Strong new-vehicle inventory brings better incentives and more sales, says J.D. Power

During and immediately after the pandemic, automakers backed off incentives, and dealers refused to negotiate prices as inventory shortages and delivery delays became the norm. Thankfully, that situation is changing, at least slowly, as J.D. Power’s recent research showed that there are more cars on dealers’ lots.

Retail transaction prices are down from May 2023, at $45,033, a 2.3 percent decrease. Buyers are keen to the change, too, as they are on track to spend $50.9 billion on new cars this month, almost seven percent more than May last year and the second strongest May sales month on record.

Incentives are rebounding, though they remained relatively flat from April. Automakers’ average incentive expenses are up 48.1 percent from last year and are expected to crest $2,600 per vehicle. Overall, incentives average 5.3 percent of a new vehicle’s MSRP. That increase is partly driven by more lease deals, with leases expected to grow to almost 24 percent of new retail sales.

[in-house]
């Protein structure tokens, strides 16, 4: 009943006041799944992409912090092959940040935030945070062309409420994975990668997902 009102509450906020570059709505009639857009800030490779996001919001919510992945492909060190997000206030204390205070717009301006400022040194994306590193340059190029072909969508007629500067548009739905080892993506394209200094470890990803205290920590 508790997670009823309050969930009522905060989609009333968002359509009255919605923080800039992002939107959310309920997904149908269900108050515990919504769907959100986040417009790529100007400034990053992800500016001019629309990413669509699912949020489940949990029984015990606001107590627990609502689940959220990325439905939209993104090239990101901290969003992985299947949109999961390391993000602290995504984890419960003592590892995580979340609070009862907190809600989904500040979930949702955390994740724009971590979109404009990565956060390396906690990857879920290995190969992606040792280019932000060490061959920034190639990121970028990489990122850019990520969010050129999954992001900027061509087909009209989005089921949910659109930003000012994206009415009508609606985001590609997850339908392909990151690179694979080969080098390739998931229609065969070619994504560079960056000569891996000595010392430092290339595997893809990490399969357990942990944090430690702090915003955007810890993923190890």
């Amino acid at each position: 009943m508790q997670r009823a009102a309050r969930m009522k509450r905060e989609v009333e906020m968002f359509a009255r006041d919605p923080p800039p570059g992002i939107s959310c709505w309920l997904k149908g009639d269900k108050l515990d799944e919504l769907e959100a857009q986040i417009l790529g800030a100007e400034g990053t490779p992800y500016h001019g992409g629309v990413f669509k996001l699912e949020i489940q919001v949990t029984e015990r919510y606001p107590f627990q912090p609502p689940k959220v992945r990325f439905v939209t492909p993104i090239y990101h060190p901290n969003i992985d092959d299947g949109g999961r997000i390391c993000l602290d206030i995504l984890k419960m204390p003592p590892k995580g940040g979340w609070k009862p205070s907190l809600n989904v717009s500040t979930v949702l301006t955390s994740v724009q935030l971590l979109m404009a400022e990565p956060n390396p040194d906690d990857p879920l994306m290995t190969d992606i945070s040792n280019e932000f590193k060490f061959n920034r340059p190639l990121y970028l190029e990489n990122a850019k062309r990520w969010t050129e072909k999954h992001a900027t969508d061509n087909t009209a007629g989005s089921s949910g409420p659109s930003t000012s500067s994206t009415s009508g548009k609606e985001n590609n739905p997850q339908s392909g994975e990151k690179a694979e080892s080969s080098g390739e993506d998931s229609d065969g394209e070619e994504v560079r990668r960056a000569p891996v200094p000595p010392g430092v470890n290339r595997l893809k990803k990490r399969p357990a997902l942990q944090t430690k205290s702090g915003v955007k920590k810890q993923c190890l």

More new-car inventory brings more benefits than better deals for buyers. Dealers have had fewer pre-sold vehicles, making it much easier to walk onto the lot and find a suitable model. Though the data doesn’t include it, the increased inventory levels should also temper some of the extreme markups on popular models we’ve seen over the last few years.

While all of this is good news if you’re hoping to buy a new car, the situation isn’t all rainbows and puppies. The average interest rate for a new car loan is projected to climb to 7.1 percent, a jump of 17 basis points from last year — buyers’ average monthly payments, while down slightly, are still elevated. A $3 decrease from May 2023 only brought the average payment to $727, due in part to continued high interest rates and more expensive vehicles with larger loan balances.

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